Privacy on the web has been a game of whack-a-mole between developers and platform makers ever since Microsoft mass-deployed Do Not Track in Windows 10. Google wants to change that with its new privacy sandbox, a series of proposals to web-standards that would make the web stronger for users.
“Technology that publishers and advertisers use to make advertising even more relevant to people is now being used far beyond its original design intent – to a point where some data practices don’t match up to user expectations for privacy. Recently, some other browsers have attempted to address this problem, but without an agreed-upon set of standards, attempts to improve user privacy are having unintended consequences,” Google explained on Thursday.
The firm has written out a set of ideas on what its Privacy Sandbox aims to address, both for users and for publishers alike.
- User information – First, let’s identify how user information is currently used in the ad ecosystem so that we can explore the development of the Privacy Sandbox’s privacy preserving APIs.
- Ad Selection – One of the most challenging questions is what your browser could do to allow a publisher to pick relevant content or show a relevant ad to you, while sharing as little information about your browsing history as possible.
We’re exploring how to deliver ads to large groups of similar people without letting individually identifying data ever leave your browser — building on the Differential Privacy techniques we’ve been using in Chrome for nearly 5 years to collect anonymous telemetry information. New technologies like Federated Learning show that it’s possible for your browser to avoid revealing that you are a member of a group that likes Beyoncé and sweater vests until it can be sure that group contains thousands of other people.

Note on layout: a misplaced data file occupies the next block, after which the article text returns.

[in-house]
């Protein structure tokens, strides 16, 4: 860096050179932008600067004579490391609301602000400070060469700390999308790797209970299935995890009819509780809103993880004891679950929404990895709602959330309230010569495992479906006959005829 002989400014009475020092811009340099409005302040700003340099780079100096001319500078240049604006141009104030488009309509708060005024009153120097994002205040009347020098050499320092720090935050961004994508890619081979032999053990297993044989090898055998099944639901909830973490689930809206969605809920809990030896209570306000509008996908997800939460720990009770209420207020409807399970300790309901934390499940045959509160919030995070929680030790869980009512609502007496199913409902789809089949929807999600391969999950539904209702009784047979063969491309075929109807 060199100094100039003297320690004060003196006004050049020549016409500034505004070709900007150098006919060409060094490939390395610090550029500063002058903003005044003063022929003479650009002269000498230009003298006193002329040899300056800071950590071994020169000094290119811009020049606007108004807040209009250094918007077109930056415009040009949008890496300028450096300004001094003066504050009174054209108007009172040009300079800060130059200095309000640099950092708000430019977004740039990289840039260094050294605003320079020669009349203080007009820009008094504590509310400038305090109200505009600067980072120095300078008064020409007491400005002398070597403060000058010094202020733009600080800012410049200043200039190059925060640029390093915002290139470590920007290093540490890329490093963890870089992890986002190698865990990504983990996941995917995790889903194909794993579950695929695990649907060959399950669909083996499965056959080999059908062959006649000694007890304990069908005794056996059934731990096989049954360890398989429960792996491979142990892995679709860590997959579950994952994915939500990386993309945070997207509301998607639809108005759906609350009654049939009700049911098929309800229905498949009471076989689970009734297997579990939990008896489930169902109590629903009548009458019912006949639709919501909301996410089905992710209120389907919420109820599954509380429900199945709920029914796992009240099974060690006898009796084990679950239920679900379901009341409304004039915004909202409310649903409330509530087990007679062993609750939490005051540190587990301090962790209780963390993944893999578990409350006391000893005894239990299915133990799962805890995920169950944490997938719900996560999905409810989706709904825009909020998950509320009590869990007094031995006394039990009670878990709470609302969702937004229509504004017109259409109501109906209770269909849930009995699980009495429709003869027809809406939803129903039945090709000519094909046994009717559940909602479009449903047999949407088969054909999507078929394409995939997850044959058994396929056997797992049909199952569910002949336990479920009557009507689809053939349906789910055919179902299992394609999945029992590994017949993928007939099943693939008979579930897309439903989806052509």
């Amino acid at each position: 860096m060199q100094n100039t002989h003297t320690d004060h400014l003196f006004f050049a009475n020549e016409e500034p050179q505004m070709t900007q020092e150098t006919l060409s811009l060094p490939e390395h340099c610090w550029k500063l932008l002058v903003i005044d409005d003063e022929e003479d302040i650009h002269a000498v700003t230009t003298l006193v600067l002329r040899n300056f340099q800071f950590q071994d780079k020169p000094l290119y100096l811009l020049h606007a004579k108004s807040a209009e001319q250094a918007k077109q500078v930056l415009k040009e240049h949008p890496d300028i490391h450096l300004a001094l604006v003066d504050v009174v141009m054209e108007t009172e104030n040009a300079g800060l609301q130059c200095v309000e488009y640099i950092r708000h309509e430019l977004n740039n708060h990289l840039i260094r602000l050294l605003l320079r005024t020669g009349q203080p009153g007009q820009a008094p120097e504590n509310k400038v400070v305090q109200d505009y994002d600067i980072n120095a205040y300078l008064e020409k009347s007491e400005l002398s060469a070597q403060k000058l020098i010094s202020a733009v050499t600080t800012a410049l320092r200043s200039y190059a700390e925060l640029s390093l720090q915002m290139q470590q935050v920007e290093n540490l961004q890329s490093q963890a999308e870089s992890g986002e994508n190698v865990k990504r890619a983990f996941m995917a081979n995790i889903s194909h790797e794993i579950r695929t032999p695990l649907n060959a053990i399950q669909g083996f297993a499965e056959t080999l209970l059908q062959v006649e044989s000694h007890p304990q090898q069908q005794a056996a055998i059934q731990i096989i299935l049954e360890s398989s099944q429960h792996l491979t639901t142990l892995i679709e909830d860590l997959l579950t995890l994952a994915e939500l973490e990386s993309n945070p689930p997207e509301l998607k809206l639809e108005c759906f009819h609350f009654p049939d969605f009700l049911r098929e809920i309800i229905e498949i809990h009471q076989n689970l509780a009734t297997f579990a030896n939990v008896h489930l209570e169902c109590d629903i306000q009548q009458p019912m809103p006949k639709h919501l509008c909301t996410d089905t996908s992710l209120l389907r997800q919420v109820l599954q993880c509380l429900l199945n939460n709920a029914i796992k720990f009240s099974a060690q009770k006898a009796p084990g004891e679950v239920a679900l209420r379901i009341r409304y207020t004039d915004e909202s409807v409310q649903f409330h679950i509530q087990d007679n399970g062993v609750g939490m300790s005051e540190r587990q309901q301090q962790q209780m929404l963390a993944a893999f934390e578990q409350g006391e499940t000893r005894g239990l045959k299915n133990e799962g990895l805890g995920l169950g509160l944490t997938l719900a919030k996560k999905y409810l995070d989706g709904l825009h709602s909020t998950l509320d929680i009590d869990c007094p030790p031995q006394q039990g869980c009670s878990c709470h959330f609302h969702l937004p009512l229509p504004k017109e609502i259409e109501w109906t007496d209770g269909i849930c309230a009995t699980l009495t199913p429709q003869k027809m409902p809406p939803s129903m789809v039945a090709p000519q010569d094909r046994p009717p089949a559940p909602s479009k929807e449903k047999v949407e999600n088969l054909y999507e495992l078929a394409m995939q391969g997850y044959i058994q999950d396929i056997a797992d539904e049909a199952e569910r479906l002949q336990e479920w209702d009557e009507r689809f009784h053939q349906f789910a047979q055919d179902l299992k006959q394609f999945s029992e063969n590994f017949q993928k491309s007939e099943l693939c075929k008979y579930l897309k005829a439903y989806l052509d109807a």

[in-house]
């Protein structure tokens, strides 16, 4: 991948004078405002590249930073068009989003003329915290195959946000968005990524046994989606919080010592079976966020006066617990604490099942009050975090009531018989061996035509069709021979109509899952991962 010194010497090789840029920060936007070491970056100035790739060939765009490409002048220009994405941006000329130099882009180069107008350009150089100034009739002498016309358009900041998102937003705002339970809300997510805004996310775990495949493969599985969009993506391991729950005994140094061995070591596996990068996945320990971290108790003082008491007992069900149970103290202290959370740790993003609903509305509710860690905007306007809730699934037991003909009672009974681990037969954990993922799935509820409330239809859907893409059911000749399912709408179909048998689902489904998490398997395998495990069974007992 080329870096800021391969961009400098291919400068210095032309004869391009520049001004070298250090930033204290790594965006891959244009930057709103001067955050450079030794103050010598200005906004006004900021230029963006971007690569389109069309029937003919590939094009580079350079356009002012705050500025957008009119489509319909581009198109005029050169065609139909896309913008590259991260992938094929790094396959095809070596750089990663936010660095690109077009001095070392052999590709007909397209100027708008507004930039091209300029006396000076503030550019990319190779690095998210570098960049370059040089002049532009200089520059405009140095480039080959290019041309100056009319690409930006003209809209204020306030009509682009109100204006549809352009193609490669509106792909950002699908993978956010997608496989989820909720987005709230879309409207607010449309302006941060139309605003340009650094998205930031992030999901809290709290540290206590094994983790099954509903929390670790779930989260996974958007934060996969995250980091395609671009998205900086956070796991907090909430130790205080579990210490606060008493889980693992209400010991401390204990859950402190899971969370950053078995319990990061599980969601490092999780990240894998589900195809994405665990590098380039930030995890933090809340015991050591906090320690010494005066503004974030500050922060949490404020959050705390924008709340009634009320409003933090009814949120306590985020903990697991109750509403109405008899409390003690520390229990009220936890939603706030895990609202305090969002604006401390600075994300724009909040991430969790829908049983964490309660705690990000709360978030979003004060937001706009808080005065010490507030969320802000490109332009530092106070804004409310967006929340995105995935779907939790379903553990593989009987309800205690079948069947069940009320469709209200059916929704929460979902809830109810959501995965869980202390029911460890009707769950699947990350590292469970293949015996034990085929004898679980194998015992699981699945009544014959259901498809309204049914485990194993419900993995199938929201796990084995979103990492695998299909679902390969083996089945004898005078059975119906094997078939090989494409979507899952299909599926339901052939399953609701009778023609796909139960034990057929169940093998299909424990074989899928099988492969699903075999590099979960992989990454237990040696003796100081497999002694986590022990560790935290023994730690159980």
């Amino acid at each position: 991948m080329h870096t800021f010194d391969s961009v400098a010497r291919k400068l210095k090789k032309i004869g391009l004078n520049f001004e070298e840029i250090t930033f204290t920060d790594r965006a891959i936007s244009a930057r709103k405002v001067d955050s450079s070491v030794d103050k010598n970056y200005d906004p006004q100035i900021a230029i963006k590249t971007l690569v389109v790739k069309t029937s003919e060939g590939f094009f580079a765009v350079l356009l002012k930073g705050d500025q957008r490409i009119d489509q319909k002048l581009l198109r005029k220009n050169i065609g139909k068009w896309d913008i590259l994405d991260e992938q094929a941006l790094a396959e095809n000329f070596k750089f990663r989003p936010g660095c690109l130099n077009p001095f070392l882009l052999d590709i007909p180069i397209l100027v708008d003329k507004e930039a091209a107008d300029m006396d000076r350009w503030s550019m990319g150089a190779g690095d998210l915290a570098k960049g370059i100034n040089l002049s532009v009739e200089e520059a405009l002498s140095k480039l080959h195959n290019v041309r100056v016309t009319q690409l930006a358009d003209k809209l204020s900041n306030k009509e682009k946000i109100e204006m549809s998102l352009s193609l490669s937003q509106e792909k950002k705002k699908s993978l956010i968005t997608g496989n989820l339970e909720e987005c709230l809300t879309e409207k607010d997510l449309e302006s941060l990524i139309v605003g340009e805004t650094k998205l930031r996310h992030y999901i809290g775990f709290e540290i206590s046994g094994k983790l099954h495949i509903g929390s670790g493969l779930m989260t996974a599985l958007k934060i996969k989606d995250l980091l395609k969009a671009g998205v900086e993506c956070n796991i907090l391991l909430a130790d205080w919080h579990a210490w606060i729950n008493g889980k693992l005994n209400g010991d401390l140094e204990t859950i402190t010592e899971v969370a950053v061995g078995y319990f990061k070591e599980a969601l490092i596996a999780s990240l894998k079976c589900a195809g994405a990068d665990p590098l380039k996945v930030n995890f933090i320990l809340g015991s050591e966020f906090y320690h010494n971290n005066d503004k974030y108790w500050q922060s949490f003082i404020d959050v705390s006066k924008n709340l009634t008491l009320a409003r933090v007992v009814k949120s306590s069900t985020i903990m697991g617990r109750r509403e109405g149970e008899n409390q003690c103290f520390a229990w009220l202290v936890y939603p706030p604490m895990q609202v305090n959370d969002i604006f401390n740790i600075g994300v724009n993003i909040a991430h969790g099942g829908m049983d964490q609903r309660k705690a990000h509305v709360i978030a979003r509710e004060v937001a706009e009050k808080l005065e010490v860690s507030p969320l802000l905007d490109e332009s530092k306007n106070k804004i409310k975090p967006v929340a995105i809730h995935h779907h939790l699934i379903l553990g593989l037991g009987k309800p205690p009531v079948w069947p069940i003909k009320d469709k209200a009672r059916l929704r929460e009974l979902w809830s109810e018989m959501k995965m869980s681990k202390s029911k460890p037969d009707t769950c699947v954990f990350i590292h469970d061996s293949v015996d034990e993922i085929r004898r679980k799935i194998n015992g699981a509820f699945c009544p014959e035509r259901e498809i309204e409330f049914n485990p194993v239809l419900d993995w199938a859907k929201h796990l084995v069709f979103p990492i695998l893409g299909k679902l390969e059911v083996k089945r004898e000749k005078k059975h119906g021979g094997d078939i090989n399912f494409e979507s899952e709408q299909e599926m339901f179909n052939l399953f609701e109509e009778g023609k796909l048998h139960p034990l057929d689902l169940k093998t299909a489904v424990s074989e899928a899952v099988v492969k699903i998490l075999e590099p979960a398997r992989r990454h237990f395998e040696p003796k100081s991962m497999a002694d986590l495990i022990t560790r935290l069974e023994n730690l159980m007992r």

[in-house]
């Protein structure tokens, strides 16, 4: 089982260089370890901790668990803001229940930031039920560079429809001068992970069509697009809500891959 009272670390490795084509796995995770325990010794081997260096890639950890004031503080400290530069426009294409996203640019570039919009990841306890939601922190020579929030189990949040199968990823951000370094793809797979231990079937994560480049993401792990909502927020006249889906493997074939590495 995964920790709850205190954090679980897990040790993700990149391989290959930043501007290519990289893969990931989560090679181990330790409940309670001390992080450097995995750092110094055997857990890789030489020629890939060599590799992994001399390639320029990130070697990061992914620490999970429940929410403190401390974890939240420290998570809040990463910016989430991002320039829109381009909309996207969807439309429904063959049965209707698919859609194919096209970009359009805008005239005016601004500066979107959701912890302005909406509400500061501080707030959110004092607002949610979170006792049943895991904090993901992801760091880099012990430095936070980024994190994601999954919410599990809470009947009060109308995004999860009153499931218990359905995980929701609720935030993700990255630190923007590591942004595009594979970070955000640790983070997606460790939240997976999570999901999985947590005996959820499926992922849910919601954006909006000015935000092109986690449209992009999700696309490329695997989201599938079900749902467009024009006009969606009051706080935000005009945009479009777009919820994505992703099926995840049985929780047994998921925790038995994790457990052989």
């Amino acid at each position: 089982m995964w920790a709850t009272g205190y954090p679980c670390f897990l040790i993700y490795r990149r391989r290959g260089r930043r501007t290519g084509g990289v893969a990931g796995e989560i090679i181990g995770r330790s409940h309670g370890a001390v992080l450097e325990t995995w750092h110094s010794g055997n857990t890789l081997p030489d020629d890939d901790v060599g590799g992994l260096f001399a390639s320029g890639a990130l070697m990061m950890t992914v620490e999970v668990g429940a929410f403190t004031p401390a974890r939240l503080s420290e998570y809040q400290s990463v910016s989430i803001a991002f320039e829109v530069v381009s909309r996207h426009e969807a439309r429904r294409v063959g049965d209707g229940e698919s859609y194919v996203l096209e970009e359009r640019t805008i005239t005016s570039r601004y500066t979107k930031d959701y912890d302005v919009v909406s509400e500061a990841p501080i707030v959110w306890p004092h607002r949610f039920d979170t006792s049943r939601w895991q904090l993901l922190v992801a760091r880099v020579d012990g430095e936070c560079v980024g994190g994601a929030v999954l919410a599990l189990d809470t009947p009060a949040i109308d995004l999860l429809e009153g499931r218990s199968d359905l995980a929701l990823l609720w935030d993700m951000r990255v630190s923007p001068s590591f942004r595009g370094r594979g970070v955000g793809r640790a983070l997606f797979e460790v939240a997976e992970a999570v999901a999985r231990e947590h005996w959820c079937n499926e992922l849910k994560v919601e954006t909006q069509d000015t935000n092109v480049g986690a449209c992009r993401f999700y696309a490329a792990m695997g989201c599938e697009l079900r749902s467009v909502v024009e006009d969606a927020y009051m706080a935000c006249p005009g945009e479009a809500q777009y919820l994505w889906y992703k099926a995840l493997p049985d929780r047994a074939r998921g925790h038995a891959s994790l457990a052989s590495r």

- Conversion Measurement – Publishers and advertisers need to know if advertising actually leads to more business. If it’s driving sales, it’s clearly relevant to users, and if it’s not, they need to improve the content and personalization to make it more relevant. Users then benefit from ads centered around their interests, and advertisers benefit from more effective advertising.
Both Google and Apple have already published early stage thinking to evaluate how one might address some of these use cases. These proposals are a first step in exploring how to address the measurement needs of the advertiser without letting the advertiser track a specific user across sites.
- Fraud Prevention – Publishers today often need to detect and prevent fraudulent behavior, for instance false transactions or attempts to fake ad activity to steal money from advertisers and publishers. Many companies, including Google, work to detect and prevent fraud, and that’s especially true of ad companies and ad fraud.
Some of the tools used to legitimately fight fraud today use techniques that can benefit from using more privacy safe mechanisms. One example is the PrivacyPass token, introduced by CloudFlare for Tor users, which is now moving through the standards process.
While it is easy to be cynical regarding Google’s moves in this arena – the firm has made several moves to bolster up its new privacy-friendly reputation. With Android Q, users gain access to an almost iOS level of privacy. With the Google Assistant, the firm is re-examining its policies to protect user privacy. It may just be the spectre of the EU waiting to deliver a smackdown, either way, it’s good for users.